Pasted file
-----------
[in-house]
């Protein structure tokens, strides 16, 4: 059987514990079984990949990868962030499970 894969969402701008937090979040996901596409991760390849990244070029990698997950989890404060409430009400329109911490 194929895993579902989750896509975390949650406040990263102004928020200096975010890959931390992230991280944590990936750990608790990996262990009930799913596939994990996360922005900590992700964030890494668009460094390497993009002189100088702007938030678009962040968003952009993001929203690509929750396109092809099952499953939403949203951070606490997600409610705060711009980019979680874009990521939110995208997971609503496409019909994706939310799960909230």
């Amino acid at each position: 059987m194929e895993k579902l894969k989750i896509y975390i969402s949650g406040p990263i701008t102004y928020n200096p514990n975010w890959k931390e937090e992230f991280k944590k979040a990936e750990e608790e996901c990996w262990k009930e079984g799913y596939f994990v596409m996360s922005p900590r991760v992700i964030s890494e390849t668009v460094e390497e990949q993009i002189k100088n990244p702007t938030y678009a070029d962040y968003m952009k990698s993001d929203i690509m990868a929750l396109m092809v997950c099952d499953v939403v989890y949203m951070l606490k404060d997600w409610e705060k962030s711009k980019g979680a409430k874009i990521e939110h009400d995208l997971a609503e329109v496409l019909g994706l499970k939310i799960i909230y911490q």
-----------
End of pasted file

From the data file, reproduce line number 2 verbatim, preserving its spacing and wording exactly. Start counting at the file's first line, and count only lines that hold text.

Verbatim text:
């Protein structure tokens, strides 16, 4: 059987514990079984990949990868962030499970 894969969402701008937090979040996901596409991760390849990244070029990698997950989890404060409430009400329109911490 194929895993579902989750896509975390949650406040990263102004928020200096975010890959931390992230991280944590990936750990608790990996262990009930799913596939994990996360922005900590992700964030890494668009460094390497993009002189100088702007938030678009962040968003952009993001929203690509929750396109092809099952499953939403949203951070606490997600409610705060711009980019979680874009990521939110995208997971609503496409019909994706939310799960909230």